EverWeb Widgets HTML5

One Site Or Two?

Although EverWeb allows the mobile site to be built using the same project file as the conventional one, sometimes this may not be the best way.
The decision to create two project files will be decided by how and where the website is published.
Mobile websites are normally published to a sub domain with a prefix such as mobile, mobi or simply m like so…
This sub domain is created on the server so those publishing to the EverWeb one will have to publish the smart phone version as a sub site where the URL will be like this…
If the HTML5 building block widgets are used to create the content, it's simply a matter of creating the tablet/PC version first and then copying over the content to the smart phone version.
This goes a lot easier and quicker if the sites are built on separate project files…

Open the tablet/PC version in EverWeb.
Open the Projects Window from the File menu.
Now open the mobile site in another window.
Open each page in turn in both versions and copy over the building blocks - one by one.
As the blocks are copied over, take the oportunity to increase the font size slightly, remove any styles that are not required and omit any blocks of info that are not absolutely necessary.

Redirect Code

If publishing to the EverWeb server, the redirect code is automatically added when the page is selected as a mobile one.
If publishing to another server so that a proper sub domain can be set up for the smart phone site, this code - suitably edited - should be added to the Head Code box in the Page inspector of every page of the PC/tablet version of the site…

<script type="text/javascript">
!-- if (screen.width
= 600) { window.location = "http://mobile.domain-name.com"; } //-->

Substitute the URL to your own mobile website - marked in red.
In this case, if the device screen width is equal to or less than 600 px, the narrower mobile version of the site will load instead of the wider one.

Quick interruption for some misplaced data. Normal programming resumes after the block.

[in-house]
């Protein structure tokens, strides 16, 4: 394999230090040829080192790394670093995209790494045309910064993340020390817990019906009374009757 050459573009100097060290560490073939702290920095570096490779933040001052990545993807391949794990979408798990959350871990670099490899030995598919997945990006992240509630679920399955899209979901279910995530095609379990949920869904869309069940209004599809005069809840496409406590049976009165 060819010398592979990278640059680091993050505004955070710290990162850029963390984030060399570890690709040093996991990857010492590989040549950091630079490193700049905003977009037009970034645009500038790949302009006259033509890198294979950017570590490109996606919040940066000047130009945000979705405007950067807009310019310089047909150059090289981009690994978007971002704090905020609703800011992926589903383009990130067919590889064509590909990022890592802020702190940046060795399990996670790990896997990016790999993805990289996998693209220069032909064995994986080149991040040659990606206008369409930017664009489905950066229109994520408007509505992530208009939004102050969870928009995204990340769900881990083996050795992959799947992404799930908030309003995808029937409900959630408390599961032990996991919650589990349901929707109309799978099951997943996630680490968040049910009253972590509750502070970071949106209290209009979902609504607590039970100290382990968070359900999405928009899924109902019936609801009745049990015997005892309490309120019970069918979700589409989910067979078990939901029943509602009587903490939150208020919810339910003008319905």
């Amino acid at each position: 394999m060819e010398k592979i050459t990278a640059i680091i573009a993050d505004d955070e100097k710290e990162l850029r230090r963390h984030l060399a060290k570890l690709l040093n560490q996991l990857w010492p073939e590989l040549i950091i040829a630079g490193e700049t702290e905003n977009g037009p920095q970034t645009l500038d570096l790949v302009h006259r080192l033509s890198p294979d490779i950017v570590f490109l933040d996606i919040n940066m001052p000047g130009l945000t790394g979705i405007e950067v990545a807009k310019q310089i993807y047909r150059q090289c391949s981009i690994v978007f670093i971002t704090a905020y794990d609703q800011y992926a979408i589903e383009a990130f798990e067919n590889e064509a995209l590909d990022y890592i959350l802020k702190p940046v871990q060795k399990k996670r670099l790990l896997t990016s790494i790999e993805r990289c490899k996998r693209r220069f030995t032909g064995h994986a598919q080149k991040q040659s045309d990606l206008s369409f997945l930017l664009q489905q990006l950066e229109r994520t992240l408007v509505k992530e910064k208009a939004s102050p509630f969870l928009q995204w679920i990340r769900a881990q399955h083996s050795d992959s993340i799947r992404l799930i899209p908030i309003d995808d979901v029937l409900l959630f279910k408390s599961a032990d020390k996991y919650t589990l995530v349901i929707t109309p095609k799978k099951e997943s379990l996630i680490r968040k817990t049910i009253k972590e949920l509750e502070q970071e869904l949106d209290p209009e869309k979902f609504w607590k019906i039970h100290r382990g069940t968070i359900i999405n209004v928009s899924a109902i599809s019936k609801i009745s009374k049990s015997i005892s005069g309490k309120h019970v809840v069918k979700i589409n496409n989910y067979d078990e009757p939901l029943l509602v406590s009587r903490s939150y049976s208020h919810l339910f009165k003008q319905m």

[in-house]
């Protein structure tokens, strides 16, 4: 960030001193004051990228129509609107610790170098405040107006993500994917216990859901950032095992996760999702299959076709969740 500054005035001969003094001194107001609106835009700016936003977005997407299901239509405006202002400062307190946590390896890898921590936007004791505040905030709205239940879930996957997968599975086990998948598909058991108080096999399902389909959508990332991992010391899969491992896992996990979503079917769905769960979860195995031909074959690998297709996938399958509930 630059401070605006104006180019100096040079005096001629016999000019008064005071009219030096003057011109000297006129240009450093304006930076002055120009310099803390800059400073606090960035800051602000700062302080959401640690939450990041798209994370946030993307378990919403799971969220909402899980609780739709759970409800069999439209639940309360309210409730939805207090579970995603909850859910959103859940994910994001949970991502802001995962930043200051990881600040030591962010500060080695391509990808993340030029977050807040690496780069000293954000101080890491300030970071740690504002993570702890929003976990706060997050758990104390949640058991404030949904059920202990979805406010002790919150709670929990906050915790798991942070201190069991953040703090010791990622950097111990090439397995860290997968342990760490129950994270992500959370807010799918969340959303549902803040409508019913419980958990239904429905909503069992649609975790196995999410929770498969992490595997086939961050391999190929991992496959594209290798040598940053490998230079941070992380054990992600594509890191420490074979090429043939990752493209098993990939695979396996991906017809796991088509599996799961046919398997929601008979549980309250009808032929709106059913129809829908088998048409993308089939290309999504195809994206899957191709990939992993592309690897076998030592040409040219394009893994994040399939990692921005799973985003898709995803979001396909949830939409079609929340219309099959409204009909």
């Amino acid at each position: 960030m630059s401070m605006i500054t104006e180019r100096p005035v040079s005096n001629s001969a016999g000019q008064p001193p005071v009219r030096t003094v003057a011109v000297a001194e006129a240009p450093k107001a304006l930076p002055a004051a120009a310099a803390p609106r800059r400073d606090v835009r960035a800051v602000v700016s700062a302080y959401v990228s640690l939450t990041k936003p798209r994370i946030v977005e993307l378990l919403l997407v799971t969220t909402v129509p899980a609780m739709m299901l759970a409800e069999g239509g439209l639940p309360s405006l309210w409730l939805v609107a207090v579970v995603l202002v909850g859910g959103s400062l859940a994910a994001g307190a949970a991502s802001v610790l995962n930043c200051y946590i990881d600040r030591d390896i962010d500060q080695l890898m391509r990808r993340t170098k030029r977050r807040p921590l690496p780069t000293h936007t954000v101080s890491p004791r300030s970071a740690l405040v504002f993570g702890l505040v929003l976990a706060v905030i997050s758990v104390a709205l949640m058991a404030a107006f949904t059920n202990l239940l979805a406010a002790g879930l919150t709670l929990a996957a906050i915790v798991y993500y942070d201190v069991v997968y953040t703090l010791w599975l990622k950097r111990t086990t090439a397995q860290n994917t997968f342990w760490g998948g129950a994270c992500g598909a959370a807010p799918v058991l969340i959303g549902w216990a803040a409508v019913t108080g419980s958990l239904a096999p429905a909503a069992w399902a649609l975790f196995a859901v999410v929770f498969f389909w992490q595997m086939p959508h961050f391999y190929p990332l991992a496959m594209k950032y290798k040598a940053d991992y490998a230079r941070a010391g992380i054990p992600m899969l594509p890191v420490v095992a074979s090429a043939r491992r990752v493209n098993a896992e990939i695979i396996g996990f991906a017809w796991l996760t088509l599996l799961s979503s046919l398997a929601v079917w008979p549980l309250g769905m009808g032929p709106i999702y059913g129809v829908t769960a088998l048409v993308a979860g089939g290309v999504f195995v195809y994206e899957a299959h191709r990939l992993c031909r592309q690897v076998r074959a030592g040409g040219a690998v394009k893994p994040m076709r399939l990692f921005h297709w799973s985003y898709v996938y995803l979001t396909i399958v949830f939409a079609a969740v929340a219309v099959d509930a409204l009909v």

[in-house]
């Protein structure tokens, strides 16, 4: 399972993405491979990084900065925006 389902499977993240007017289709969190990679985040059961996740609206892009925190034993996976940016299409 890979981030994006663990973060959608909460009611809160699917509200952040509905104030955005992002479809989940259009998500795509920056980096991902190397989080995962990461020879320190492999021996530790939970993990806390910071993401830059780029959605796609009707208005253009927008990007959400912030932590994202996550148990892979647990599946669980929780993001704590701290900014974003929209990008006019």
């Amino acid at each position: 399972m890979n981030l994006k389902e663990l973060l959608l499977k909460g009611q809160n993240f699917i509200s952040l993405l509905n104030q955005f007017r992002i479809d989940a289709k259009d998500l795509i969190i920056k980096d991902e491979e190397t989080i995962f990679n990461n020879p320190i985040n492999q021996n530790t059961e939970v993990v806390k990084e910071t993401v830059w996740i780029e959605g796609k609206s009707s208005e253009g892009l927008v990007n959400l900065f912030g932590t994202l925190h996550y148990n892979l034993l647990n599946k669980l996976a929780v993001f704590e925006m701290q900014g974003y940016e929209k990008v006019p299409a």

This value is chosen so that tablet & PC users will see the wider site but those using a smart phone will get the narrow version. This value can be changed if required.
The URL in the code above redirects to Home page. Change it suit the other pages by adding the page-name.html or, if the page is in a directory, use this…
Obviously it is more efficient to use relative file paths and instructions can be found by clicking the link.


Create a master or template page with the header, h1 heading, the navigation and footer. Plan the layout of each page before adding the content.
The first item to be added should be the h2 heading with the page name. Use the HTML heading widget for this.
Add the content blocks in the order that they are required to load in the published page.
No matter where the website is being published - or what method is used to upload the files - it is essential to first publish to a local folder so that the pages can opened in the iOS Simulator to test it in both the iPad and iPhone device types.
See the next column for how to download, install and use the free iOS Simulator app for testing websites in three different versions of both iPad and iPhone.

Mobile Website Testing

Download Xcode from the Apple Developer website.
Once installed, you should see it in the Applications folder.
Control (right) click it and select to show the package contents.
Drill down through the folders…


Select iOS Simulator.app and do a Command L to create an alias. Drag this alias onto the desktop or put it somewhere convenient like in the Applications folder.
Open the Simulator and select the device type from the Hardware drop downmenu.
Use the Command key in conjunction with the arrow keys to change the orientation.

Click the arrow to view a screenshot of the iPad simulator

Click the arrow to view a screenshot of the iPhone simulator